Neonatal ICUs and PICUs increasingly admit patients with chronic critical illness: children whose medical complexity leads to recurrent and prolonged ICU hospitalizations. We interviewed participants who routinely care for children with chronic critical illness to describe their experiences with ICU care for pediatric chronic critical illness.Design:
Semi-structured interviews. Interviews were transcribed and analyzed for themes.Setting:
Stakeholders came from five regions (Seattle, WA; Houston, TX; Jackson, MS; Baltimore, MD; and Philadelphia, PA).Subjects:
Fifty-one stakeholders including: 1) interdisciplinary providers (inpatient, outpatient, home care, foster care) with extensive chronic critical illness experience; or 2) parents of children with chronic critical illness.Interventions:
Telephone or in-person interviews.Measurements and Main Results:
Stakeholders identified several key issues and several themes emerged after qualitative analysis. Issues around chronic critical illness patient factors noted that patients are often relocated to the ICU because of their medical needs. During extended ICU stays, these children require longitudinal relationships and developmental stimulation that outstrip ICU capabilities. Family factors can affect care as prolonged ICU experience leads some to disengage from decision-making. Clinician factors noted that parents of children with chronic critical illness are often experts about their child’s disease, shifting the typical ICU clinician-parent relationship. Comprehensive care for children with chronic critical illness can become secondary to needs of acutely ill patients. Lastly, with regard to system factors, stakeholders agreed that achieving consistent ICU care goals is difficult for chronic critical illness patients.Conclusions:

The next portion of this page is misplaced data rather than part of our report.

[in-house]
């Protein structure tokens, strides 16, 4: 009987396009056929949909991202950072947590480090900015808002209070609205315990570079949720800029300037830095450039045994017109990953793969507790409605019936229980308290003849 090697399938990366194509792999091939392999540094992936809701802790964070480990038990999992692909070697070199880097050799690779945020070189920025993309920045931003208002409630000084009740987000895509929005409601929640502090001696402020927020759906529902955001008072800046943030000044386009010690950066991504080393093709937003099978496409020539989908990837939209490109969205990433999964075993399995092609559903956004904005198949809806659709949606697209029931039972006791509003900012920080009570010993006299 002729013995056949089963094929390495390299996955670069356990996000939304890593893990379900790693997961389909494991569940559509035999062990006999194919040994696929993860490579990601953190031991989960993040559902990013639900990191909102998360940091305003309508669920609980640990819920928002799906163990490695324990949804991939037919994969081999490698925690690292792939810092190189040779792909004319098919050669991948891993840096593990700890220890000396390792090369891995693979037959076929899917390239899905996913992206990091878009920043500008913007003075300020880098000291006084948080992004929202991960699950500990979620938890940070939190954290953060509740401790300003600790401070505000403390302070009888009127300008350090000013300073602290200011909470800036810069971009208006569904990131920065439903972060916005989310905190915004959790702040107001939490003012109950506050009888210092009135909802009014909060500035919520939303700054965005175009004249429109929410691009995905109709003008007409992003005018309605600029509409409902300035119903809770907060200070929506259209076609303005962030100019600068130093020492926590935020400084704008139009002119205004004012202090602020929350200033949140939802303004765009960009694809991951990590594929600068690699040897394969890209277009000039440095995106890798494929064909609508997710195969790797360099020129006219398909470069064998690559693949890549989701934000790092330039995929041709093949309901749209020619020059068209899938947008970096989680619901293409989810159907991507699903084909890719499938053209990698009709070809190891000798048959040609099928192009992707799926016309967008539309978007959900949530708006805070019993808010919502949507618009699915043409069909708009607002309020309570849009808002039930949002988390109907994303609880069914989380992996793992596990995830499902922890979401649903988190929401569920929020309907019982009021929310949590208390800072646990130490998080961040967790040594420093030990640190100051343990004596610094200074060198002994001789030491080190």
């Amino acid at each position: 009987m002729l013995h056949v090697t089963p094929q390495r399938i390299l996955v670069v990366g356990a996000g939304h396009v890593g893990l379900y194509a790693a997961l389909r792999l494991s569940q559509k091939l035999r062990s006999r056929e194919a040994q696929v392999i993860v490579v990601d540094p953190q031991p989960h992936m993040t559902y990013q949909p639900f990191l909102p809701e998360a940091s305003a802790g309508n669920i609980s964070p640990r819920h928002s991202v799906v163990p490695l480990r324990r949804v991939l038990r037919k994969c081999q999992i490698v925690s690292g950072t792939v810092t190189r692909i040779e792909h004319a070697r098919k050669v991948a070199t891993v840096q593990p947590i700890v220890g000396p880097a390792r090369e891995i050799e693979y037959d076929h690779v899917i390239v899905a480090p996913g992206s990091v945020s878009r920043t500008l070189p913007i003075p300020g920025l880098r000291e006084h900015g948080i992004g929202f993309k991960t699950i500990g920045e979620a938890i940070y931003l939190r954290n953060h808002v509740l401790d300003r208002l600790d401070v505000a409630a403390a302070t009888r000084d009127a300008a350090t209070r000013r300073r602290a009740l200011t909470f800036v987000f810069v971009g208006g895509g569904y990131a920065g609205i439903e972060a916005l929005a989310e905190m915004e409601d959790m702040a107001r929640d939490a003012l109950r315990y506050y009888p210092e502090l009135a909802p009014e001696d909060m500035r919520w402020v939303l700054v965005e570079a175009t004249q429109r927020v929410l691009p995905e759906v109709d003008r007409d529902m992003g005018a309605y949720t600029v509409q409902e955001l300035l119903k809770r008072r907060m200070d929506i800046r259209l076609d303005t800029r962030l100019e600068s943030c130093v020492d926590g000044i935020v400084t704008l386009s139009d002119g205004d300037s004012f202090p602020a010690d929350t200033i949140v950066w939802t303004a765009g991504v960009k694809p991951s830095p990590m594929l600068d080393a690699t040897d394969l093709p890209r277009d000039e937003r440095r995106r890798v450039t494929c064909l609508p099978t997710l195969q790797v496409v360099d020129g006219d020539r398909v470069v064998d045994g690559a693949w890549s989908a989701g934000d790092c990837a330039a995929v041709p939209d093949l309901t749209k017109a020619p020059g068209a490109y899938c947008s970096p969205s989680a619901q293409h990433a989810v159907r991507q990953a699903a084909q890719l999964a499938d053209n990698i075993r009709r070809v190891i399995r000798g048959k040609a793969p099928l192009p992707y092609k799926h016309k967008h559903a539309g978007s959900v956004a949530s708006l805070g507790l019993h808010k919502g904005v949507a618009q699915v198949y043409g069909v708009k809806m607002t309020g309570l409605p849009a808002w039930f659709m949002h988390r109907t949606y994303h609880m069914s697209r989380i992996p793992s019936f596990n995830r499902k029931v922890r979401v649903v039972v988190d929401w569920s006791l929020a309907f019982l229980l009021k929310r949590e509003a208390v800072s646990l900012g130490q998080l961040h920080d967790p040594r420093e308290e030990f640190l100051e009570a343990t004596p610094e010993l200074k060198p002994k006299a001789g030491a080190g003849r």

ICU care is poorly adapted to pediatric chronic critical illness. Patient, family, clinician, and system factors highlight opportunities for targeted interventions toward improvement in care.